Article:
If you’re responsible for overseeing a work network, the scale of the task can feel overwhelming. Rather than shrinking from this daunting duty, it’s better to tackle it head-on and ensure that you are on top of monitoring at all times.
So how can you go about this, and what tools will you need to help you along the way? Read on and we’ll go through all this and more.
Auditing your work network
You can’t hope to monitor your work network comprehensively or efficiently if you don’t have a complete picture of each element that goes together to make up the overarching infrastructure.
By auditing your work network you will have a clearly documented rundown of all of the devices and components involved.
This is about more than just making the life of a work network admin easier, as a rigorous audit and clear documentation will assist with everything from onboarding new team members to pinpointing points of vulnerability to deflect cyber threats. And of course if you want to go paperless, this information can be shared entirely digitally via a knowledge base.
Understanding the risks
Another important part of work network monitoring in a business environment is recognizing the different types of cybersecurity dilemmas you will likely face.
From remote breach attempts to on-site network incursions, you have to be up to speed with the state of play today.
You should also factor in the possibility of in-house misadventures which lead to breaches, whether caused accidentally or fuelled by deliberate employee malice. Especially if team members are working remotely, you have to be cognizant of the weak points which come when you allow them to use business network resources from off-site.
Knowing what to monitor
The problem with large, complex business networks is that it can feel necessary to keep tabs on every single part of the infrastructure in minute detail.
The reality is that you can afford to pick and choose the elements which receive the most attention, which helps with prioritization.
The status of lynchpin network devices should be at the top of your list, for obvious reasons. If a server is misbehaving, a router is malfunctioning, or a switch is out of action, you need to know about this sooner rather than later, so you can take action.
The same goes for software solutions which are hosted locally, whether that’s a website you’ve developed yourself, a server for storing mission-critical data that you don’t want to leave in the hands of a third party provider, and so on.
Monitoring things like work network traffic, security software, SASE, hardware usage, event logs and app performance can also be on your to-do list, but you should build your strategies around the more important infrastructural aspects.
Choosing work network monitoring software
Selecting the right software can save you hours of time and also alert you to issues instantly. Solutions which are made to monitor business networks are invaluable, and there are many competing packages out there which you’ll need to consider.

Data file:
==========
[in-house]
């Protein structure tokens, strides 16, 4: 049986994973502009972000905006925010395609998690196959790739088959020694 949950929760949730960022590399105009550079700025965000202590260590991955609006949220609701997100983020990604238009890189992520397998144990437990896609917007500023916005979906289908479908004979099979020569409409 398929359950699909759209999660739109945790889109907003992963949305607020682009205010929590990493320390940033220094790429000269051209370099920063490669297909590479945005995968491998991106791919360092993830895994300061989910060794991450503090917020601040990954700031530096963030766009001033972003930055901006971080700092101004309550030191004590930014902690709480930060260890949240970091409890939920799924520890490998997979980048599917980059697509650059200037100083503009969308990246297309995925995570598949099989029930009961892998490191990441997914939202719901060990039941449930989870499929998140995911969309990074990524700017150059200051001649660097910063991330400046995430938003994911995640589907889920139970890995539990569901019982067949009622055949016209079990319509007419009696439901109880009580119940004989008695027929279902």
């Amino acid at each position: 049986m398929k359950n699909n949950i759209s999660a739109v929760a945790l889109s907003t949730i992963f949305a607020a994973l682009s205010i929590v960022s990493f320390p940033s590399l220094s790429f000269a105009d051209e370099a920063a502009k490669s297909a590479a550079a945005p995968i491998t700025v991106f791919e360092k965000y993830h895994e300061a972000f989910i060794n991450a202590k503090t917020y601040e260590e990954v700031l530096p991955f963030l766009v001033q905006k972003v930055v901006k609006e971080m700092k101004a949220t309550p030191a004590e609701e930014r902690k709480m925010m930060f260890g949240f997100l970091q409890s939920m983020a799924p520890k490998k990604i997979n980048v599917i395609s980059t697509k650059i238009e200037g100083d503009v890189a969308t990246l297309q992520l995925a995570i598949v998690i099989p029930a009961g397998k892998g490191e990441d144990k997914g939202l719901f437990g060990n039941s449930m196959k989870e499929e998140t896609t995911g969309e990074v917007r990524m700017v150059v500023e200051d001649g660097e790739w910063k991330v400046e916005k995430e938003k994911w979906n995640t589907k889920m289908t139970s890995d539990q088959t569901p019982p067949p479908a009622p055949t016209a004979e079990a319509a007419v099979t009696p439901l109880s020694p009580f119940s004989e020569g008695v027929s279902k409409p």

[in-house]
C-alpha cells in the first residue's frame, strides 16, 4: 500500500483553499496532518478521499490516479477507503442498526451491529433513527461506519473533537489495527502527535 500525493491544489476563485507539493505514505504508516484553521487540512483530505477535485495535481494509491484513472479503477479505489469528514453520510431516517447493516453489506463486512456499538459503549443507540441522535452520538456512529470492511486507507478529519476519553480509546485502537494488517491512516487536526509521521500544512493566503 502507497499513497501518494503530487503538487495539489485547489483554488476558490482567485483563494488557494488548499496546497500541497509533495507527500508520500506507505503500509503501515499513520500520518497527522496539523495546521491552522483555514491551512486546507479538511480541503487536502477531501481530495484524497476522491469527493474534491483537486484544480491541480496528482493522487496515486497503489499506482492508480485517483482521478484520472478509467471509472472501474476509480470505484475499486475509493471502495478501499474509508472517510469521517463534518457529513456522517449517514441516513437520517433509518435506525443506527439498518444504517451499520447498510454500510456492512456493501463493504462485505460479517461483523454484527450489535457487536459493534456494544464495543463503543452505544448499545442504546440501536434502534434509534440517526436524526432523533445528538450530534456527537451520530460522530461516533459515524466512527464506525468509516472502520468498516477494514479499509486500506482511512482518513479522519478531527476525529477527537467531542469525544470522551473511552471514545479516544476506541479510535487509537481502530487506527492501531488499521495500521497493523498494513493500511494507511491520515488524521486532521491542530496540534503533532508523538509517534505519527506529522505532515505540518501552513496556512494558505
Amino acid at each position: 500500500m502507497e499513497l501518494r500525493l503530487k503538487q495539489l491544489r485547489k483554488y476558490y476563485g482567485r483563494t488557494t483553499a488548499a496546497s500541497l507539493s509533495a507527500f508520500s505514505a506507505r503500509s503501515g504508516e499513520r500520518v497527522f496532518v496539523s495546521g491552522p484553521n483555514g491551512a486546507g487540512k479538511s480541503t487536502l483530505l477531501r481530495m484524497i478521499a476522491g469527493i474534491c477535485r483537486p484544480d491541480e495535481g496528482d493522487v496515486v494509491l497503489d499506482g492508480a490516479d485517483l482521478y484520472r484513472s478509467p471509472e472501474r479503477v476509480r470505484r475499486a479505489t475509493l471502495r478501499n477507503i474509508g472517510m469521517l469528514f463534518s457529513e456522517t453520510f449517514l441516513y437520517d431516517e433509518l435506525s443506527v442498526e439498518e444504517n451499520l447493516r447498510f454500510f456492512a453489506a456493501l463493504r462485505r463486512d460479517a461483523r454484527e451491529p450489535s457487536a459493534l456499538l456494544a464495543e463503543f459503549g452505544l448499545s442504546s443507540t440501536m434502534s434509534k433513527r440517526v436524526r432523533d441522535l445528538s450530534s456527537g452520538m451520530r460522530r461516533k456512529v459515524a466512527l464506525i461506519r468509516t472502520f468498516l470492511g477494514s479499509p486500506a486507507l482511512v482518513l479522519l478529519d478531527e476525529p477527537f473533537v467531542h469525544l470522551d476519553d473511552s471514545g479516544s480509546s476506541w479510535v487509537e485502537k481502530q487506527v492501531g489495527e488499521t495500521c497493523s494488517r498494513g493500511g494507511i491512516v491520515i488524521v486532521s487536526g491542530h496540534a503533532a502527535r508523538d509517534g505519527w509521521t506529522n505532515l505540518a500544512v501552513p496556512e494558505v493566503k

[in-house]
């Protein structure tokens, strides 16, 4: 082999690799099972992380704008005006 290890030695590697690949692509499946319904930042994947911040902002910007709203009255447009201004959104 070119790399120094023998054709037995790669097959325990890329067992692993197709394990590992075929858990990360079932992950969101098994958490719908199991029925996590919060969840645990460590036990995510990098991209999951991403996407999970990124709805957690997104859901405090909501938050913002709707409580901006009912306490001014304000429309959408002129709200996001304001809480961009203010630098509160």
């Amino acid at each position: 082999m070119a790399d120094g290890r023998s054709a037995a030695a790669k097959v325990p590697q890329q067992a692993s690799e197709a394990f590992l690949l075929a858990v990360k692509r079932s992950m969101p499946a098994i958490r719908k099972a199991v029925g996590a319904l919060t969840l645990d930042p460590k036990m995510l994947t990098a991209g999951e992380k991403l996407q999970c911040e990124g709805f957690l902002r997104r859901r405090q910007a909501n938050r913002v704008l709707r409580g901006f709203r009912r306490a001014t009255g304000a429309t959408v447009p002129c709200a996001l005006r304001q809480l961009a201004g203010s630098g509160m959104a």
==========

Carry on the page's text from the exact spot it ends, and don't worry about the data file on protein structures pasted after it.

For example, SolarWinds software has an integrated work network performance monitor, which lets you study the main metrics from moment to moment and also track changes over time. This lets you get alerted to suspicious activity, or straightforward bottlenecking, without needing to do any manual monitoring of resources.
So long as you stick with one of these mainstream brands, you can’t go far wrong. Just be sure to set your budget and work out what features are most important to you, so that you’ve got points of comparison to hand when you start your search.
Sharing insights with others
You might be part of a small team that’s responsible for work network monitoring and maintenance, or even be the sole professional in charge of this within an organization. Even so, you’ll still need to communicate with others within the business and keep them up to speed with what’s happening when problems rear their heads.
This ties back into the choice of work network monitoring software, as it helps to have access to a package that can general graphical reports that transform reams of performance data into a format that’s easy for the layman to digest.
Reporting and analytics are also useful when it comes to communicating with any third party vendors that you rely upon to keep your network infrastructure up and running. If you’ve detected a fault that needs troubleshooting, it’s more efficient to send over a graphical representation of it, rather than explaining it in writing.
Planning for downtime
Even the most resilient networks will succumb to downtime at some point, and it’s also necessary to schedule in downtime in order to carry out maintenance.
You need to have a plan in place not only to help with the scheduling of downtime so that it’s not disruptive to the normal operations of the business, but also to give you steps to follow in the event that an unplanned outage occurs.
Even seemingly short spates of work network downtime can bring a business grinding to a halt, and the costs tick ever upwards, while the reputation of the organization suffers.
With a strategy in place for fixing such issues, you won’t end up panicking if something does go unexpectedly awry.
So much of modern business is done over a work network connection, and the era of relying on locally installed and hosted software is at an end. With the rise of the cloud and SaaS solutions, even small firms cannot withstand network issues for long.
Thus the processes and remote tools involved in practices for maintaining and monitoring a work network have to be put at the top of the agenda. And if you are struggling to get decision-makers to pay attention to your plight, presenting them with the worst case scenarios of an outage will help bring them on-side.
Even if you are a newcomer to work network monitoring, or your infrastructure feels unmanageably complex, there are services and strategies out there that will empower you.